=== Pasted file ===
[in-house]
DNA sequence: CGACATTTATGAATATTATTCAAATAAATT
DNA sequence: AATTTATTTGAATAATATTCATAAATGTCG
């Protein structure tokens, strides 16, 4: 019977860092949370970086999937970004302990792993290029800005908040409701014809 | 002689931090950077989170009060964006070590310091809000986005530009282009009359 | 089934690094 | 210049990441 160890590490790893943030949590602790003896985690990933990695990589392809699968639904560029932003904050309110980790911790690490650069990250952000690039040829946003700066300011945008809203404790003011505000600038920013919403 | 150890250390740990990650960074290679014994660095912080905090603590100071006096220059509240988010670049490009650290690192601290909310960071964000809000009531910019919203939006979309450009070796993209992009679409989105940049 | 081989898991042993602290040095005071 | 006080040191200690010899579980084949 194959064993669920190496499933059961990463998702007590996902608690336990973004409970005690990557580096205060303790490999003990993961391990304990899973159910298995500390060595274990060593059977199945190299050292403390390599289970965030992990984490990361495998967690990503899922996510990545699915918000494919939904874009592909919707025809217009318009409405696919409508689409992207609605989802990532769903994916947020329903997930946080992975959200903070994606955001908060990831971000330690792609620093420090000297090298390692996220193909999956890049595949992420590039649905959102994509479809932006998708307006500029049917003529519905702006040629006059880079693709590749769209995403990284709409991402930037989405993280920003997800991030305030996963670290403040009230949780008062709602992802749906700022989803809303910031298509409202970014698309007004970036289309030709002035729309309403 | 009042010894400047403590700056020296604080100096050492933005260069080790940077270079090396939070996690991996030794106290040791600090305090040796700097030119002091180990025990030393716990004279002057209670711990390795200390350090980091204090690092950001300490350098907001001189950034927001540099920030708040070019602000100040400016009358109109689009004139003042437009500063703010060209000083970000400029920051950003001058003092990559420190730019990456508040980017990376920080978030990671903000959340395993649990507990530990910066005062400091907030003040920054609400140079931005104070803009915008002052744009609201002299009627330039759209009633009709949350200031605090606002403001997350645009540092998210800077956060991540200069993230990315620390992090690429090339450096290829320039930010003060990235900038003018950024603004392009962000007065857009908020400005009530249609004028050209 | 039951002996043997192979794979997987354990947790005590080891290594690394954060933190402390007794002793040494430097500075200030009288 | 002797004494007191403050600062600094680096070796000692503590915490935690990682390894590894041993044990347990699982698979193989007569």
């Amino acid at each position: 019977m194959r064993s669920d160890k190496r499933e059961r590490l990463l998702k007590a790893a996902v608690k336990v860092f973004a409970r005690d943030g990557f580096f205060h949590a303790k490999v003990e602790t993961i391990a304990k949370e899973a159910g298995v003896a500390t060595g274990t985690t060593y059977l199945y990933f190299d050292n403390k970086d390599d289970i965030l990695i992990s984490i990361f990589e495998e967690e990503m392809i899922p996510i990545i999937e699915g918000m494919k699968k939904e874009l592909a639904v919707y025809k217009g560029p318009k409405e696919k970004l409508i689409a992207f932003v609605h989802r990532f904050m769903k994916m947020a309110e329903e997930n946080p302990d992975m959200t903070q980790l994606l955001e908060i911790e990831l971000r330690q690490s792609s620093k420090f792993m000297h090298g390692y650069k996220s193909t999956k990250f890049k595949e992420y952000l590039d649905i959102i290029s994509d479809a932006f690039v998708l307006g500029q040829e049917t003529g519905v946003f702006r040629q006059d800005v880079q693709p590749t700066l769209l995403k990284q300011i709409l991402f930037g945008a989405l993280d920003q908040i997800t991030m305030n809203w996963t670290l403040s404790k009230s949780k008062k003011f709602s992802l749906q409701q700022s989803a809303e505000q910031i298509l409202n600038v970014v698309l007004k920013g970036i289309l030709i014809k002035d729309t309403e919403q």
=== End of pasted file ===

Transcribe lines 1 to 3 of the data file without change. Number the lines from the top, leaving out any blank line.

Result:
[in-house]
DNA sequence: CGACATTTATGAATATTATTCAAATAAATT
DNA sequence: AATTTATTTGAATAATATTCATAAATGTCG